LOUDONVILLE — By now many in the area are familiar with the story of Charles Follis, and north central Ohio’s role in it.
Follis was a Wooster man who became the first black professional football player by signing a contract with the Shelby Blues on Sept. 15, 1904. What you may not know is Follis also played baseball, in Loudonville.
While still under contract with the Shelby Blues, Follis also played for the Loudonville Walk-Over baseball club. The name was derived from the team sponsor, the Walk-Over Shoes store. It’s unlikely that Follis lived in Loudonville, implying he was likely paid to join the team as a ringer.
On Aug. 10, 1905, the Loudonville Democrat referenced an upcoming game against the Crystal Rooks of Crestline, at Pastime Park on Aug. 16. The Rooks were undefeated up to that point, but the Walk-Overs felt confident they could change all of that thanks to Follis and another player, TeLinde, being on the team.
Eventually, Follis transitioned into the professional Negro League (becoming the first black to make the transition from college to the Negro Leagues), and ended up as the star of the Cuban Giants. Although known as a power hitter, Follis often led in the team in stolen bases, double-plays, and even recorded two triple-plays in his career.
Unfortunately his time was cut short at the age of 31, when he became ill and succumbed to pneumonia.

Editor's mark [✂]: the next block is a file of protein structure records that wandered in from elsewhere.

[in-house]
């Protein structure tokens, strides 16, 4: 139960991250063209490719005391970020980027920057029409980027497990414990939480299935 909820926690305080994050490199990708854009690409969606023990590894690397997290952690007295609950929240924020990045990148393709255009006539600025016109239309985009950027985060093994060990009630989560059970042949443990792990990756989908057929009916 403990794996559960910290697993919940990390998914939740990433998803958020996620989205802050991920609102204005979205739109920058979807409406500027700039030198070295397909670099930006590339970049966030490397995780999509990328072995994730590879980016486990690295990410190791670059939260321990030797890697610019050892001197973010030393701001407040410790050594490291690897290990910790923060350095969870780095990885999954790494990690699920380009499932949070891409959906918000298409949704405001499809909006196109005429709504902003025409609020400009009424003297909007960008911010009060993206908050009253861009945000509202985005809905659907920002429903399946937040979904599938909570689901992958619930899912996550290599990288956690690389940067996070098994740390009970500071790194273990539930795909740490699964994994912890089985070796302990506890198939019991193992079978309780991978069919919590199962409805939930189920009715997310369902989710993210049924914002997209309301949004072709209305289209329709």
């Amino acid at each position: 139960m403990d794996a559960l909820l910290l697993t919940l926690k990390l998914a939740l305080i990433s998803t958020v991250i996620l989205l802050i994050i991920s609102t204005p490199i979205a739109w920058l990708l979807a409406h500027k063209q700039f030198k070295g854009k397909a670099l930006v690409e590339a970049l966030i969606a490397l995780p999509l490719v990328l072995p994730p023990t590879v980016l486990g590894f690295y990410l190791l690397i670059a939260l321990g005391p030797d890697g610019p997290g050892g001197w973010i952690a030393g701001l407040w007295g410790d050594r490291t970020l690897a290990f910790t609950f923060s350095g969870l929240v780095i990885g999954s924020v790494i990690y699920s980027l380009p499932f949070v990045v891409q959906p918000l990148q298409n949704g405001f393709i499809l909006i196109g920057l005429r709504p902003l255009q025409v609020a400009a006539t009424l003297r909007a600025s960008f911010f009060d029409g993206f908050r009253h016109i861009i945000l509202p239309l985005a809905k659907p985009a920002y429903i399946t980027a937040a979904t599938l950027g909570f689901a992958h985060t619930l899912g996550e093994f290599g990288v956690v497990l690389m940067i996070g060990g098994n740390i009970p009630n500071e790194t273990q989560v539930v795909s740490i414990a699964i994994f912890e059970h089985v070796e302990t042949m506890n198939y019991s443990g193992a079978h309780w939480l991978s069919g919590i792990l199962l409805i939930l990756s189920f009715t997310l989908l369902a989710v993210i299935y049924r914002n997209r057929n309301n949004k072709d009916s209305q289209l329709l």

Follis was born in 1879 in Cloverdale, Virginia, the son of slaves. He came north as a young boy when his parents moved to Wooster. Not only did he attend Wooster High School, but he helped form the varsity football team there and was even elected as captain by his white teammates.
In 1901 he enrolled at the University of Wooster, where he showcased as the halfback and ripped off a 70-yard touchdown against Branch Rickey’s Ohio Wesleyan team. His prowess on the field earned him the moniker “The Black Cyclone.”
In 1902 Follis was recruited to join the professional Shelby Blues. He may have been a pro at that time, but the first signed contract that’s been found was dated in 1904, making him the first black professional football player in the country.
Rickey was another recruit to join the Blues. Follis became a star with the Blues as well as a close friend of Rickey’s.
Though best known for football, Follis was a star on the baseball diamond as well. At Wooster he became known as the best catcher in the Ohio circuit … with Branch Rickey from Ohio Wesleyan #2.
His rival-turned-friend Rickey eventually became the general manager for the Brooklyn Dodgers, and recalled how impressed he was with Follis’ skill on the field and handling of racial pressure off the field. Follis’ influence directly contributed to Rickey’s most famous decision.
In 1947 Rickey signed Jackie Robinson to a major league contract, breaking the color barrier in the MLB. Rickey credited Follis for showing him that blacks could compete and handle the pressure.
More information on the Cleo Redd Fisher Museum can be found at this link.